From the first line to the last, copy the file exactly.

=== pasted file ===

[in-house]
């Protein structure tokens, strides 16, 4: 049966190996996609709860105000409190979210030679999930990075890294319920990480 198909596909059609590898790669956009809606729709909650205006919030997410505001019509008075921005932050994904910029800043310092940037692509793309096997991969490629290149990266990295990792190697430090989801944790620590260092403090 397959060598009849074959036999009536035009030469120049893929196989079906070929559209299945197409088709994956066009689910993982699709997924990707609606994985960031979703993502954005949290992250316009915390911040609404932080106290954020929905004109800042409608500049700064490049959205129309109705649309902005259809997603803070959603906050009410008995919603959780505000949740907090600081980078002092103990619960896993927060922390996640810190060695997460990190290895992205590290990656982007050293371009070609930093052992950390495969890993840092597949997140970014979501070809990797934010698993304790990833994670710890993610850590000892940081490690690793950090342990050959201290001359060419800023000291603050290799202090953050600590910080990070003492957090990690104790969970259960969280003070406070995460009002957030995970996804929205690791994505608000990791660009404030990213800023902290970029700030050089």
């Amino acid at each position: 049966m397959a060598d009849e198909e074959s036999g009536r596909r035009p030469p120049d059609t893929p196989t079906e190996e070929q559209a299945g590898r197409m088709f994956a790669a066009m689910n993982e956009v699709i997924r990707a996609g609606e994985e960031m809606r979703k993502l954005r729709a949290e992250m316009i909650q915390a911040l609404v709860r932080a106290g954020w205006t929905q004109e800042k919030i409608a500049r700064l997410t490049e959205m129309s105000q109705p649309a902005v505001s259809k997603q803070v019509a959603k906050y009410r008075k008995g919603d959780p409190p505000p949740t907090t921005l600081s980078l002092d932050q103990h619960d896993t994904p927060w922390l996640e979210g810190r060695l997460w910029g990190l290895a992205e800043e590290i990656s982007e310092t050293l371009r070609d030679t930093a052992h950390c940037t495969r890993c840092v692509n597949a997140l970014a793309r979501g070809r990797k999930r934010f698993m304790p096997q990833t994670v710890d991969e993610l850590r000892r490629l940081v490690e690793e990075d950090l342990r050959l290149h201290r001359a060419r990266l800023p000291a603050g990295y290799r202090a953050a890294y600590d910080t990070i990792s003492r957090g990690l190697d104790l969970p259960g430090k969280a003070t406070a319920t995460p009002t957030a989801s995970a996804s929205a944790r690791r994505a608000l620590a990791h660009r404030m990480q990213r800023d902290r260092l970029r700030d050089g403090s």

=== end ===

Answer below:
[in-house]
């Protein structure tokens, strides 16, 4: 049966190996996609709860105000409190979210030679999930990075890294319920990480 198909596909059609590898790669956009809606729709909650205006919030997410505001019509008075921005932050994904910029800043310092940037692509793309096997991969490629290149990266990295990792190697430090989801944790620590260092403090 397959060598009849074959036999009536035009030469120049893929196989079906070929559209299945197409088709994956066009689910993982699709997924990707609606994985960031979703993502954005949290992250316009915390911040609404932080106290954020929905004109800042409608500049700064490049959205129309109705649309902005259809997603803070959603906050009410008995919603959780505000949740907090600081980078002092103990619960896993927060922390996640810190060695997460990190290895992205590290990656982007050293371009070609930093052992950390495969890993840092597949997140970014979501070809990797934010698993304790990833994670710890993610850590000892940081490690690793950090342990050959201290001359060419800023000291603050290799202090953050600590910080990070003492957090990690104790969970259960969280003070406070995460009002957030995970996804929205690791994505608000990791660009404030990213800023902290970029700030050089």
């Amino acid at each position: 049966m397959a060598d009849e198909e074959s036999g009536r596909r035009p030469p120049d059609t893929p196989t079906e190996e070929q559209a299945g590898r197409m088709f994956a790669a066009m689910n993982e956009v699709i997924r990707a996609g609606e994985e960031m809606r979703k993502l954005r729709a949290e992250m316009i909650q915390a911040l609404v709860r932080a106290g954020w205006t929905q004109e800042k919030i409608a500049r700064l997410t490049e959205m129309s105000q109705p649309a902005v505001s259809k997603q803070v019509a959603k906050y009410r008075k008995g919603d959780p409190p505000p949740t907090t921005l600081s980078l002092d932050q103990h619960d896993t994904p927060w922390l996640e979210g810190r060695l997460w910029g990190l290895a992205e800043e590290i990656s982007e310092t050293l371009r070609d030679t930093a052992h950390c940037t495969r890993c840092v692509n597949a997140l970014a793309r979501g070809r990797k999930r934010f698993m304790p096997q990833t994670v710890d991969e993610l850590r000892r490629l940081v490690e690793e990075d950090l342990r050959l290149h201290r001359a060419r990266l800023p000291a603050g990295y290799r202090a953050a890294y600590d910080t990070i990792s003492r957090g990690l190697d104790l969970p259960g430090k969280a003070t406070a319920t995460p009002t957030a989801s995970a996804s929205a944790r690791r994505a608000l620590a990791h660009r404030m990480q990213r800023d902290r260092l970029r700030d050089g403090s």